Title: The explanation of the new birth to Nicodemus part 2
Scriptures to Read: Read John 3:5-21
Nicodemus believes that he’s used up all his options in life
In Rabbinic Judaism there was no way of being born again unless you could somehow re-enter your mother’s womb and be born physically again. That is the reason why he asked the question the way he did: “How is one born again when he is old?” What he is saying is, “hey, I’ve used up all my options.” As far as he can see there is no other way to be born again except the way he suggested back in verse 4: to go back into his mother’s womb, be born physically once more, and simply begin the process all over again, and be born again at the ages of 13,20,30, and 50.
Jesus moves from the known to the unknown
Now what Jesus is doing with Nicodemus is a very common method of Jewish teaching where you go from the known to the unknown. The known fact is the expression “born again” or “born from above”. But the unknown element is the spiritual ramifications, because in Pharisaism it was given a strictly physical connotation, but not a spiritual one.
Nicodemus must be born physically and spiritually to enter the kingdom
Now in verse 5 Yeshua speaks of two births, that which is born of water and that which is born of the Spirit. If you do not have the spiritual birth you will not see the kingdom of God. Which again goes contrary to what Pharisaic Judaism taught in the first century. Yeshua attacks the Pharisaic teaching of being born again as being total insufficient. Remember Rabbinic Judaism taught that all Jews will have a part in the kingdom by simply being born [of water] as a Jew (a descendant of Abraham). But Yeshua is saying their physical birth positions that required the physical birth through the human mother was insufficient, you must also be born [again] of the Spirit. You must be born both of water and the Spirit to be born again.
Jesus explains the difference between the two births
In verse 6-7 Yeshua explains the differences: to be born of water is to be born of the flesh, that is of water and it is insufficient to go to heaven or to enter the kingdom. To be born of the Spirit, the Holy Spirit, is for our human spirit to be regenerated and made alive unto God. That is the new birth that is essential for entrance into the Kingdom. Unless Nicodemus experiences this type of new birth he will not see or enter into God’s kingdom.
God’s responsibility and man’s responsibility
The next question that would come up in the mind of Nicodemus is: “how is one born again spiritually?” And to this Jesus begins to respond, pointing out that there are two separate steps. God does the first one. Man does the second. Verse 14: “As Moses lifted up the serpent in the wilderness, even so must the Son of Man be lifted up; so that whoever believes will in Him have eternal life.”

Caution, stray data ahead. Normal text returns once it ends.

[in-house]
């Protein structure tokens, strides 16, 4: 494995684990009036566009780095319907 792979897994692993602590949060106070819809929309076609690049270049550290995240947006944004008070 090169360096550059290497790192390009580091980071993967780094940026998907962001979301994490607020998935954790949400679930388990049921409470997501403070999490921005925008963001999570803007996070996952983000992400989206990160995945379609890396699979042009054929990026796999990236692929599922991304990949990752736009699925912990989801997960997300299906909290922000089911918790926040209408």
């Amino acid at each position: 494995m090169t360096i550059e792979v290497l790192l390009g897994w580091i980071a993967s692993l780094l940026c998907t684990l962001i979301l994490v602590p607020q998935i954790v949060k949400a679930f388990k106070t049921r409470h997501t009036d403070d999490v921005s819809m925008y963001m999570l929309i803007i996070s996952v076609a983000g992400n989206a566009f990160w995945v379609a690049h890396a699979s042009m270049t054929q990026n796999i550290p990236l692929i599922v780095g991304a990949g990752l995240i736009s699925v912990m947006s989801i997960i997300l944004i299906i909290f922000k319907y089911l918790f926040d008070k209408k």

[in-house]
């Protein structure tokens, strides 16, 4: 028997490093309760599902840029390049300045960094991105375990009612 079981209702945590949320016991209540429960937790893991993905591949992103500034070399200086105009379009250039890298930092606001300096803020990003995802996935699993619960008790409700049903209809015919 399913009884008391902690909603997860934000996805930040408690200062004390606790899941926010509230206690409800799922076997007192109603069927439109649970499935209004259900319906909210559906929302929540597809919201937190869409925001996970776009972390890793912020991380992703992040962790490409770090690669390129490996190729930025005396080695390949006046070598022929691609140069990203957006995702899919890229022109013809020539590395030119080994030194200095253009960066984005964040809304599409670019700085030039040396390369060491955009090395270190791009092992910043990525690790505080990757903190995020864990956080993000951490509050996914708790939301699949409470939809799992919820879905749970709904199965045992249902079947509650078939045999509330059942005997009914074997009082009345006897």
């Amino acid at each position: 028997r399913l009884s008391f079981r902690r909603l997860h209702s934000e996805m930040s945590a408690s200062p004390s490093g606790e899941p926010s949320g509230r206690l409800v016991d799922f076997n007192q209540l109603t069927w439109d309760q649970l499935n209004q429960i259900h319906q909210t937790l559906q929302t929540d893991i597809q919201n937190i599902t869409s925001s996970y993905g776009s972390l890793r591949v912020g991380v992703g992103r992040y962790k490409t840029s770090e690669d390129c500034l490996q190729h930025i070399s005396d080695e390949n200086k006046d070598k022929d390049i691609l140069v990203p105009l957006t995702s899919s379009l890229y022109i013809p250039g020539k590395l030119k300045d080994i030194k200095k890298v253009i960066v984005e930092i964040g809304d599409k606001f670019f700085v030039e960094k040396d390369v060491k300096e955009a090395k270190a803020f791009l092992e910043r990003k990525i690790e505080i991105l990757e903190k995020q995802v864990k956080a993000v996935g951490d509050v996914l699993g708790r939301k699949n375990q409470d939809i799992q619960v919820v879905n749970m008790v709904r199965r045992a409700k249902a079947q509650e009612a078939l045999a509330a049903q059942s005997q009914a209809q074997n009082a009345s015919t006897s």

1. The first step is the one that God does: He sent his son to provide the final atonement. When He died on the cross He provided salvation for the whole world. By itself that will save no one.
2. The second step is the individual’s responsibility: He must believe and receive what God has provided by means of the Son.
The same two steps are repeated in verse 16. Now, until Nicodemus accepts Jesus to be the messianic king, he will not see, he will not enter into God’s kingdom.
Nicodemus will believe but it will be a struggle for him
For Nicodemus this was such a new interpretation of the new birth he could not accept it right away. It is very rare for a Jew to accept the gospel when he first hears it. A Jewish person undergoes a struggle, a spiritual struggle, a theological struggle, a mental struggle, a family struggle, and an ethnic struggle. He must reprogram his whole way of thinking before he can begin to see the possibility that Jesus could be the Jewish Messiah. Any Jewish believer you meet has undergone a struggle for a short or a long period of time. For Nicodemus the struggle begins here and will continue for three years. He will appear two more times in John’s gospel. The second time will be in John 7, not yet a believer, but as we will see, willing to defend the right of Jesus to be heard before being condemned. And thirdly, at the time of the burial of Jesus, he comes out openly as a believer (John 19:38-40).
First confrontation with Pharisees and Sanhedrin
Now, for the theme we are developing, here we have the first confrontation between Jesus and a member of the Pharisaic party. He is also a member of the Sanhedrin. It becomes obvious early in the ministry of Jesus that he will reject certain fundamentals of Pharisaic Judaism, like the one: all Israel automatically has a share in the age to come.
Light & Darkness
One of John’s sub-themes is the conflict between light and darkness (Verses 19-21). We will not be developing this theme, only pointing out references to it.